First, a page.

MADISONVILLE, Ky. (7/29/13) – Statistics are showing that bullying has become a serious issue across the United States. According to statistics, there is a strong link between bullying and suicide.
According to a Yale University study and ABC News, suicide is the third leading cause of death among young people. Bully victims are between 2-9 times more likely to consider suicide than non-victims. Those that are 10-14 year old are at a higher risk for suicide. Thirty percent of students are either bullied or a victim of bullying. About 160,000 kids stay home each day from school because of their fear of being bullied.
Depending on the type of bullying, bully-related suicide can be connected to physical, emotional, cyber bullying and sexting. Some regions have more problems with bullying and suicide than others. Many people still look at bullying as “just part of being a kid.” However, this problem is leading to a negative effect on victims such as suicide.
“There are problems with bullying everywhere, but we have a real big problem here in our county too,” stated Karen Kurtz of Hawkins Auto Body & Paint.
Back in October 2012, a young girl named Dorothy Boone took her life because of the embarrassment bullying caused her. She had a rough start to life but she was adopted by the loving Boone family at an early age. Dorothy struggled throughout her life with people picking on her. Dorothy had been bullied on the bus and at school. She had also been bullied through text messages and Facebook.
In honoring her, the Grapevine Baptist Church and family started a program called “Dorothy’s Christmas Wish” which provides Christmas to families who struggle to buy presents for their kids and donations are taken year round.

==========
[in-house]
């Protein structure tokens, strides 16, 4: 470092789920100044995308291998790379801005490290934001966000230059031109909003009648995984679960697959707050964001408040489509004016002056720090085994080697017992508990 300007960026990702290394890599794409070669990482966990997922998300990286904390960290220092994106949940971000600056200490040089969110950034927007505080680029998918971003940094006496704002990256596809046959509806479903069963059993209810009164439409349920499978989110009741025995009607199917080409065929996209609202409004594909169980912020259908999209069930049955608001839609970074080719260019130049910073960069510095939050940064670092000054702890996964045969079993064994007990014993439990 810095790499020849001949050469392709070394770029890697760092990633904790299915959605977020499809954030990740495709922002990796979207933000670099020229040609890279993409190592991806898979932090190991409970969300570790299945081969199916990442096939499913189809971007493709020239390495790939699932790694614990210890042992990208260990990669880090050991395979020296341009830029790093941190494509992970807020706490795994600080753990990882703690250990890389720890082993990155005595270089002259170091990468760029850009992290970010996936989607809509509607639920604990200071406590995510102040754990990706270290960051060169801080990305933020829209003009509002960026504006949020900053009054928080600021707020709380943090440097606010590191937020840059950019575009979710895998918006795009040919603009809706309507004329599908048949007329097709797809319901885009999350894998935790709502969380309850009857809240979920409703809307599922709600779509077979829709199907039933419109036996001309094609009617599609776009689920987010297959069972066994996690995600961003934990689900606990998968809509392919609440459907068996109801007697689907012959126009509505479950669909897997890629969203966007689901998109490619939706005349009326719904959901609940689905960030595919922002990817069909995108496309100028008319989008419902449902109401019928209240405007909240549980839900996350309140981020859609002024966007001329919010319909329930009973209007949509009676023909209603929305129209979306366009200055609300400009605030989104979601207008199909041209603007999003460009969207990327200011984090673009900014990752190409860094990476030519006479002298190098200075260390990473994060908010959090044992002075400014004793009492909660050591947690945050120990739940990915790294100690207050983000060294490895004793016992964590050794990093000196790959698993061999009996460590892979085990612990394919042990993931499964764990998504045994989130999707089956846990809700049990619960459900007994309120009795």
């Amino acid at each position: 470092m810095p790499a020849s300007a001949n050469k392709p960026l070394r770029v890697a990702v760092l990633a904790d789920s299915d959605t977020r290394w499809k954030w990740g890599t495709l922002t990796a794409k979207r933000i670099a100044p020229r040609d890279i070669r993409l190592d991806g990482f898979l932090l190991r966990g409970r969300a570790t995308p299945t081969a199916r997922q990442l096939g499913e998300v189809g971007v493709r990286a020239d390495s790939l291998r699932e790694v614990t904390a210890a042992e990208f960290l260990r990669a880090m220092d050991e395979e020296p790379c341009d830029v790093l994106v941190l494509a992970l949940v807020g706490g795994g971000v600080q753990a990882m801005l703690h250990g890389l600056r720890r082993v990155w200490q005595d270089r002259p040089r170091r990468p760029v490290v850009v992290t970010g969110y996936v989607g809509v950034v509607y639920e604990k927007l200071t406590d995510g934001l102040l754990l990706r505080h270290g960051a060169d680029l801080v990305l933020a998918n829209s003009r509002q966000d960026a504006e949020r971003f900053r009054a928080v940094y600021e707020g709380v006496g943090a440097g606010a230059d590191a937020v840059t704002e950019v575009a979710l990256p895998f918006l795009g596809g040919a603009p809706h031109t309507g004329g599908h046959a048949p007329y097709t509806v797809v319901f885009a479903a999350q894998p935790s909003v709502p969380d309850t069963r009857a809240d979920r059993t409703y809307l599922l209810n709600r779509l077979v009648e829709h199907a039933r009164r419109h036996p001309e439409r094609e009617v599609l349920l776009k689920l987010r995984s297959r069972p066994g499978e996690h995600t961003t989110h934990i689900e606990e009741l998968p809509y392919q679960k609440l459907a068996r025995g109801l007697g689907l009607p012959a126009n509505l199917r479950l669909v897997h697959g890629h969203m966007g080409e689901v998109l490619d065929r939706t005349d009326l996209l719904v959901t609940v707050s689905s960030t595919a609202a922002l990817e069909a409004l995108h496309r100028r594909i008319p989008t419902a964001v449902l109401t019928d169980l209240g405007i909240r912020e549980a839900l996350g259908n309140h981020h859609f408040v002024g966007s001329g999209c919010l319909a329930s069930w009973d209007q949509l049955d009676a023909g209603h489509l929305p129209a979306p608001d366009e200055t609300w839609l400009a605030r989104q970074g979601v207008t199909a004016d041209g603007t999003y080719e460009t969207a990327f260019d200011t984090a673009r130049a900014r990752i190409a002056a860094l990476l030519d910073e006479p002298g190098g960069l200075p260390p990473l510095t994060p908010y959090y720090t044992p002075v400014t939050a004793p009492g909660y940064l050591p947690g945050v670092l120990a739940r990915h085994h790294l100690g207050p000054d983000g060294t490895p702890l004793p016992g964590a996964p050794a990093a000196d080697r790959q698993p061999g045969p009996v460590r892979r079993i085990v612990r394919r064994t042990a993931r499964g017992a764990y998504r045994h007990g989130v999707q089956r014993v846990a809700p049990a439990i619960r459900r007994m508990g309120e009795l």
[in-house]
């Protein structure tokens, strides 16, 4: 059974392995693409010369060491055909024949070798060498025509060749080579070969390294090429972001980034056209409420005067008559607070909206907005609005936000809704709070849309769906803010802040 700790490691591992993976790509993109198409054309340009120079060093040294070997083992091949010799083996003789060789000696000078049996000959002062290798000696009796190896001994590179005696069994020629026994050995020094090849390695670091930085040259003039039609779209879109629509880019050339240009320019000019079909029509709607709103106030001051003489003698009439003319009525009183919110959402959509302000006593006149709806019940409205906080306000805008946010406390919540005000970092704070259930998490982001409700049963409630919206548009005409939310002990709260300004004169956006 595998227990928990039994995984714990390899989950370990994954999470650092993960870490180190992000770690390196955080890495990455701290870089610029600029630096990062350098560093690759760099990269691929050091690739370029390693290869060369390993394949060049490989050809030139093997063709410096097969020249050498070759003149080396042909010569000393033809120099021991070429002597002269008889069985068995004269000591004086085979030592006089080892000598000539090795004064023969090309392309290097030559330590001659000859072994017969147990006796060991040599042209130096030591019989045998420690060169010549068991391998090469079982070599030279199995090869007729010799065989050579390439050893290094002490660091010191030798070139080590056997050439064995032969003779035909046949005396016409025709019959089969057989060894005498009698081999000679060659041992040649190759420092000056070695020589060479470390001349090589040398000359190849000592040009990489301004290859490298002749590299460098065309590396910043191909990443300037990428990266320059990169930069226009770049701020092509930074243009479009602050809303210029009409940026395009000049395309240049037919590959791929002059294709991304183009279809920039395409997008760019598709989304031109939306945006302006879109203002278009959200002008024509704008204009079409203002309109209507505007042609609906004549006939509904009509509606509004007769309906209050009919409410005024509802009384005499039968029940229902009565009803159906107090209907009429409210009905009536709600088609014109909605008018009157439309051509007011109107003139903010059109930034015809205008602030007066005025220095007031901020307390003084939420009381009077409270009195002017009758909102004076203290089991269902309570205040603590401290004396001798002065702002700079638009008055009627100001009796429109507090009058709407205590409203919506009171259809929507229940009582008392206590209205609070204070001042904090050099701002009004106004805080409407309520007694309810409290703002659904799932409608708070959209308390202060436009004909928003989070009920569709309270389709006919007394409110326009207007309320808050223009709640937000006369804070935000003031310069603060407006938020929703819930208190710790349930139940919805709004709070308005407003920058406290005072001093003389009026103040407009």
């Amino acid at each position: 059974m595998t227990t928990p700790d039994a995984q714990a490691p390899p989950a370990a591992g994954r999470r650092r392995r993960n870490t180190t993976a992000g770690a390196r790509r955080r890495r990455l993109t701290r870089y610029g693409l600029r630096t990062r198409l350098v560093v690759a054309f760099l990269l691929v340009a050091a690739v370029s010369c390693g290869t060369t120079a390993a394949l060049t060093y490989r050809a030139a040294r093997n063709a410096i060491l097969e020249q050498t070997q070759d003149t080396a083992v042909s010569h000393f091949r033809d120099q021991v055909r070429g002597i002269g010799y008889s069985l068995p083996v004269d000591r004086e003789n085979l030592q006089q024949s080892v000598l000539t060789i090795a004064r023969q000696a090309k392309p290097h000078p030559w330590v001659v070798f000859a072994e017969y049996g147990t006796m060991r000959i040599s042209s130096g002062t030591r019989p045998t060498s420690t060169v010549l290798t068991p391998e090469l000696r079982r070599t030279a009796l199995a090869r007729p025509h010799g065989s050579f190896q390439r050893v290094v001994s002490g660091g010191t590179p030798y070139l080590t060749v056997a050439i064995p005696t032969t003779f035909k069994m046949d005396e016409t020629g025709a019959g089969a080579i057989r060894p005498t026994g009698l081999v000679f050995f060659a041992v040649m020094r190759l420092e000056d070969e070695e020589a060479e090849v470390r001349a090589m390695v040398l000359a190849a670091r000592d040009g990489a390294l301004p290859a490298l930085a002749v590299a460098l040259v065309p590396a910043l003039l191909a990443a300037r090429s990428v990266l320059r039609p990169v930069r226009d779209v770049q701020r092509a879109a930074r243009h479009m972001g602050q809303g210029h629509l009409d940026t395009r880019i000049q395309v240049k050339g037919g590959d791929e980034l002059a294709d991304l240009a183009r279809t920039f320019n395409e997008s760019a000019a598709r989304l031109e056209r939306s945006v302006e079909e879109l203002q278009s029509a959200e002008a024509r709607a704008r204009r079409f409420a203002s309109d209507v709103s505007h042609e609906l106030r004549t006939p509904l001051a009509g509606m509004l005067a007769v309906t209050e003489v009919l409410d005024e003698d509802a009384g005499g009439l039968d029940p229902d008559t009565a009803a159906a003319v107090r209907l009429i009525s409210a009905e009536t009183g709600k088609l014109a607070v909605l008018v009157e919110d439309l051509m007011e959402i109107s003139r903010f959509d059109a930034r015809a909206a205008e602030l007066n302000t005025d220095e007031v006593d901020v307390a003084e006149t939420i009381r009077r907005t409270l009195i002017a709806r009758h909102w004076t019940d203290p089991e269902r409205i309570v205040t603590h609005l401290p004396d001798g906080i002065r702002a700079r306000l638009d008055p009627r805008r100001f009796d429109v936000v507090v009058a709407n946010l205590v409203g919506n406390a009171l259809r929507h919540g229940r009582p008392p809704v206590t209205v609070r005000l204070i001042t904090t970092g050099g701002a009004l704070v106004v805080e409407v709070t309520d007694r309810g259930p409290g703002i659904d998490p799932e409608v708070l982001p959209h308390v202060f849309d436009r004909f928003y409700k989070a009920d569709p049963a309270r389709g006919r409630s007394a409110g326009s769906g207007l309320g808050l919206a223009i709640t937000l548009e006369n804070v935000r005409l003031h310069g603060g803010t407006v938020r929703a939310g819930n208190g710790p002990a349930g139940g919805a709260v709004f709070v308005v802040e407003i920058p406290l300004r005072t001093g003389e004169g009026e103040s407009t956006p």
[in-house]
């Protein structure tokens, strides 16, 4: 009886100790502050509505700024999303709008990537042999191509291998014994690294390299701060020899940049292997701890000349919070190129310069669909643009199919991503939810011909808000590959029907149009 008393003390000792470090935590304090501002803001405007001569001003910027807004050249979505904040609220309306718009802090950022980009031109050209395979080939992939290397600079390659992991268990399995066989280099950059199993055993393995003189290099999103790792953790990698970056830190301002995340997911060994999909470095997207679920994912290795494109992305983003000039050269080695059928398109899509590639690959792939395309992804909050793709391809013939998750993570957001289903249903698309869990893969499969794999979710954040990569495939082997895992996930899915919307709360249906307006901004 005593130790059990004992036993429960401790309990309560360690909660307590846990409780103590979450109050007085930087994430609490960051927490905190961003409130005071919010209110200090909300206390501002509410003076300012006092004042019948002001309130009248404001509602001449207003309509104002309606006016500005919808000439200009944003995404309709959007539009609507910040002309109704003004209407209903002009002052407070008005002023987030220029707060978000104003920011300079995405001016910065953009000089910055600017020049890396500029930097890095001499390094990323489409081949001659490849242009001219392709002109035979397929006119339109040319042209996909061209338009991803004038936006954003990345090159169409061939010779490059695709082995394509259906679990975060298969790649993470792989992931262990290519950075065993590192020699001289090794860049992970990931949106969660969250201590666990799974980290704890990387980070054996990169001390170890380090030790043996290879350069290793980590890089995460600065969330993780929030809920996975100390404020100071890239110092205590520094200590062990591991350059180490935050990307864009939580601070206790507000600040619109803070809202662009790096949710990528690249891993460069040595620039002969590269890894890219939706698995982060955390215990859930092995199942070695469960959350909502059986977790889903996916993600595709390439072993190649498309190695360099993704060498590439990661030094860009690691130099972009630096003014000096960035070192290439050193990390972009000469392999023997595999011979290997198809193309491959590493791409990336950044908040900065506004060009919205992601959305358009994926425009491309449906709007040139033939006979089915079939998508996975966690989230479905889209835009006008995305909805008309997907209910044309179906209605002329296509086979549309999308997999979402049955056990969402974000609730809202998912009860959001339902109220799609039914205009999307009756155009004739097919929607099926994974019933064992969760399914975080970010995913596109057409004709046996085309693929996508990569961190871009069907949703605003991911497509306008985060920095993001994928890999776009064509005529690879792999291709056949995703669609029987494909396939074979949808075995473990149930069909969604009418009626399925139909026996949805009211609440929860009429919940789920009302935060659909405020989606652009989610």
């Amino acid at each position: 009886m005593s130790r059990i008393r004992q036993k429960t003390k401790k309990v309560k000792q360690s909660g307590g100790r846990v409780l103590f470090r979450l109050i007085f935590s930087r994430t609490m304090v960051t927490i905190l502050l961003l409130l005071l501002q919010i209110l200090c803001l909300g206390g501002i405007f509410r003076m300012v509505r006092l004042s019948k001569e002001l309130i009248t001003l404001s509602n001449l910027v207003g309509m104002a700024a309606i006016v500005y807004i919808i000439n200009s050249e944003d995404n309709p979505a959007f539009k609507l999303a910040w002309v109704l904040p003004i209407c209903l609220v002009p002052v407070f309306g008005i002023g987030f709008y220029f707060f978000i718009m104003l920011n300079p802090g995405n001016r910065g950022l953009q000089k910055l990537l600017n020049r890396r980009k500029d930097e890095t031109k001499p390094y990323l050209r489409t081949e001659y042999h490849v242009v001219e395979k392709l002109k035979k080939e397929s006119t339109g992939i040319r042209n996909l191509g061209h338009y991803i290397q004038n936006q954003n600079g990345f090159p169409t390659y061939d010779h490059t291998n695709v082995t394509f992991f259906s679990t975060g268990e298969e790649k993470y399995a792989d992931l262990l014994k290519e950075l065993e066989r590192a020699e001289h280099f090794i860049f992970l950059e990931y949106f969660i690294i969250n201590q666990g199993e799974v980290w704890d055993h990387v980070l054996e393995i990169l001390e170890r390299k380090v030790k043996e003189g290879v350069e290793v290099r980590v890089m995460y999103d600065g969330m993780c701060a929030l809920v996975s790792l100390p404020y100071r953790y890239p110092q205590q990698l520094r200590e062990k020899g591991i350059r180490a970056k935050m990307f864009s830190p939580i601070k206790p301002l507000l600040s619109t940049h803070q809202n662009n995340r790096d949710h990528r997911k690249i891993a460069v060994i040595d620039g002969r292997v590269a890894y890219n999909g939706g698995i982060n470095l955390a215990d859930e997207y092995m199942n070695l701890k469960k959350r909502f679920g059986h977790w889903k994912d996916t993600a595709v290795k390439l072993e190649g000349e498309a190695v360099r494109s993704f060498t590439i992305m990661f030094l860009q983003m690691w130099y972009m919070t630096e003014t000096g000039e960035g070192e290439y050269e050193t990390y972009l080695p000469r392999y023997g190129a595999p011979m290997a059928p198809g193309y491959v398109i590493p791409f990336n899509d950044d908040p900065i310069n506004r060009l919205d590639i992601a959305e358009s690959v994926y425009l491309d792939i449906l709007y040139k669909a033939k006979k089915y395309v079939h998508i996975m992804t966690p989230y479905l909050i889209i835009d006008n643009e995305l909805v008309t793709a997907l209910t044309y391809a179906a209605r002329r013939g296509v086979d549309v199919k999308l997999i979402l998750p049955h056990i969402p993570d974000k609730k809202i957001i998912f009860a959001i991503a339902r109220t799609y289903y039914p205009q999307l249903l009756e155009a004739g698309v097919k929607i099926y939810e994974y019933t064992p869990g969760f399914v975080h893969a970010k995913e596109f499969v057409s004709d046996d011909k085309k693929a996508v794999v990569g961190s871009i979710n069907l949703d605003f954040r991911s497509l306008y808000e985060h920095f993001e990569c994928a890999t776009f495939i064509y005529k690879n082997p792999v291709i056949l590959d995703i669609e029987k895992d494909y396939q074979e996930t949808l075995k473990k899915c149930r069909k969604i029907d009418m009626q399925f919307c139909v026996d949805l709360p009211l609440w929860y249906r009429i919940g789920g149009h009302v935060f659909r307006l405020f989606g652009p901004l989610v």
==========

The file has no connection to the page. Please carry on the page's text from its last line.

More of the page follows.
It is important as parents to be able and sit down and talk to kids about bullying and the consequences that come with it. Parents provide their children with cell phones and computers, which should be monitored closely. It is a parent’s responsibility to make sure that these devices are used for good and not a tool to hurt someone.
The Hopkins County School Board approved forming an ADHOC Committee to look into the policies for the school system concerning bullying and the punishment and consequences, and the right procedures on how to report an incident.
“There will be a booth at the last Friday Night Live in downtown Madisonville to help get the awareness out about the dangers of kids today and being bullied,” expressed Kurtz. “There will be free stop bullying back to school notebooks available too at the booth.”
Hawkins Auto Body & Paint wrote a letter to the public and in this letter it stated, “Hawkins Auto Body & Paint is a proud supporter of the Hopkins County DARE Program. We were honored to be able to sponsor the new paint scheme on the local DARE car. We at Hawkins Auto Body & Paint firmly believe in giving back to the community who has supported us for the last 26 years. We hope bringing awareness to the bullying issues we are facing in our community will help make changes to stop this problem.”
For more information about Dorothy’s Christmas Wish you can visit the Grapevine Baptist Church located on 85 Sandcut Road or call their office at (270)821-5117.
Photo Provided by Amber Mena
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